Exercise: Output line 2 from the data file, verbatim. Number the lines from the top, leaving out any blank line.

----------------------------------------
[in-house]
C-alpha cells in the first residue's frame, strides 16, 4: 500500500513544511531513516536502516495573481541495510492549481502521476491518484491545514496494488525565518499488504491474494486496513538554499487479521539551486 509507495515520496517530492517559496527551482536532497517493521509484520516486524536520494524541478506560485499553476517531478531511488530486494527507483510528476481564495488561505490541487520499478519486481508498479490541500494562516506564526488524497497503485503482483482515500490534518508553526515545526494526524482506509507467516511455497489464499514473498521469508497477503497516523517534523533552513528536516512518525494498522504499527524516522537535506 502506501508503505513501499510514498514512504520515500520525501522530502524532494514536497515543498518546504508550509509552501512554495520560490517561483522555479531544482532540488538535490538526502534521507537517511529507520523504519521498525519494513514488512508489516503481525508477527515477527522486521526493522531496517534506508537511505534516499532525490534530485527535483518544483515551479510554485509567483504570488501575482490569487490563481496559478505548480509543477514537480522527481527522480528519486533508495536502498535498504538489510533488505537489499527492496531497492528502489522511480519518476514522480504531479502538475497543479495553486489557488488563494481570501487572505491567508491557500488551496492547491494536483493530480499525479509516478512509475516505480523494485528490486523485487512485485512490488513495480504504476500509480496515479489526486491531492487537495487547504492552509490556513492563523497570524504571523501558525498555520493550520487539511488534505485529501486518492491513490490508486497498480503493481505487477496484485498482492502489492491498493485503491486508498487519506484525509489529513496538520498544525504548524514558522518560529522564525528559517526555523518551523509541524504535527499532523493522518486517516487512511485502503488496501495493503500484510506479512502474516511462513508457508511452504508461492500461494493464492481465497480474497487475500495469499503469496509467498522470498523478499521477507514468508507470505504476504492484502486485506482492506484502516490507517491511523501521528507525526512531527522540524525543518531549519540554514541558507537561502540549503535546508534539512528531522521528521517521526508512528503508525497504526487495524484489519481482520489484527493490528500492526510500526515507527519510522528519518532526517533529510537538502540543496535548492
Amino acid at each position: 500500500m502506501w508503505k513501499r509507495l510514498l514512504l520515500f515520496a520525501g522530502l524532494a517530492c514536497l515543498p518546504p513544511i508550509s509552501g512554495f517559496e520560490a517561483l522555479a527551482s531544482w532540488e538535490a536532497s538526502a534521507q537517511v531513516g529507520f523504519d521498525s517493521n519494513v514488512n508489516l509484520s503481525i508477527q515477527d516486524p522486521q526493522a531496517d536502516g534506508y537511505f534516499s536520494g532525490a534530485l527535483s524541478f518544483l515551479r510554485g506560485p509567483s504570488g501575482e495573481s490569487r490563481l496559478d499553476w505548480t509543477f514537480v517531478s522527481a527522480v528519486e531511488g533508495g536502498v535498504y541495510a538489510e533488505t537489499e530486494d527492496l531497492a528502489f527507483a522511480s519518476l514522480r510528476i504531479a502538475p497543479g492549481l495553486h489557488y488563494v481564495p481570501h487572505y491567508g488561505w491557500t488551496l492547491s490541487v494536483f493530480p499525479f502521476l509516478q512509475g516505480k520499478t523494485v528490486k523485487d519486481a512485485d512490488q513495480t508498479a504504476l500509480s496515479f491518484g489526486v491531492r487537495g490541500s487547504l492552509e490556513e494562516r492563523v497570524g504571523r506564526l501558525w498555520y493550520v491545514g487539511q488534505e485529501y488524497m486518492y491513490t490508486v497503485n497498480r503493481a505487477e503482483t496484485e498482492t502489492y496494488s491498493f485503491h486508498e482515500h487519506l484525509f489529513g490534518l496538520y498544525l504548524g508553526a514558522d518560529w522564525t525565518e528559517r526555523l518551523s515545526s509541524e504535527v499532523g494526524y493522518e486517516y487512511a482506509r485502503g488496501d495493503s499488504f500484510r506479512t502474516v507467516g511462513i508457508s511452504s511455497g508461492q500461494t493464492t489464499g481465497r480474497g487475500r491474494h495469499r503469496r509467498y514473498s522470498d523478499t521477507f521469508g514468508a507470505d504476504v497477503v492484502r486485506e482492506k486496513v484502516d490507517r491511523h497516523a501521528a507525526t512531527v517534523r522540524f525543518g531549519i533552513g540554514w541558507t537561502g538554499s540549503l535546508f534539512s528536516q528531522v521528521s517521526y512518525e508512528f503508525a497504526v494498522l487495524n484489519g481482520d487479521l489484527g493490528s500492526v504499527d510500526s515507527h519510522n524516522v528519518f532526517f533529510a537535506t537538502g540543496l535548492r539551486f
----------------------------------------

C-alpha cells in the first residue's frame, strides 16, 4: 500500500513544511531513516536502516495573481541495510492549481502521476491518484491545514496494488525565518499488504491474494486496513538554499487479521539551486 509507495515520496517530492517559496527551482536532497517493521509484520516486524536520494524541478506560485499553476517531478531511488530486494527507483510528476481564495488561505490541487520499478519486481508498479490541500494562516506564526488524497497503485503482483482515500490534518508553526515545526494526524482506509507467516511455497489464499514473498521469508497477503497516523517534523533552513528536516512518525494498522504499527524516522537535506 502506501508503505513501499510514498514512504520515500520525501522530502524532494514536497515543498518546504508550509509552501512554495520560490517561483522555479531544482532540488538535490538526502534521507537517511529507520523504519521498525519494513514488512508489516503481525508477527515477527522486521526493522531496517534506508537511505534516499532525490534530485527535483518544483515551479510554485509567483504570488501575482490569487490563481496559478505548480509543477514537480522527481527522480528519486533508495536502498535498504538489510533488505537489499527492496531497492528502489522511480519518476514522480504531479502538475497543479495553486489557488488563494481570501487572505491567508491557500488551496492547491494536483493530480499525479509516478512509475516505480523494485528490486523485487512485485512490488513495480504504476500509480496515479489526486491531492487537495487547504492552509490556513492563523497570524504571523501558525498555520493550520487539511488534505485529501486518492491513490490508486497498480503493481505487477496484485498482492502489492491498493485503491486508498487519506484525509489529513496538520498544525504548524514558522518560529522564525528559517526555523518551523509541524504535527499532523493522518486517516487512511485502503488496501495493503500484510506479512502474516511462513508457508511452504508461492500461494493464492481465497480474497487475500495469499503469496509467498522470498523478499521477507514468508507470505504476504492484502486485506482492506484502516490507517491511523501521528507525526512531527522540524525543518531549519540554514541558507537561502540549503535546508534539512528531522521528521517521526508512528503508525497504526487495524484489519481482520489484527493490528500492526510500526515507527519510522528519518532526517533529510537538502540543496535548492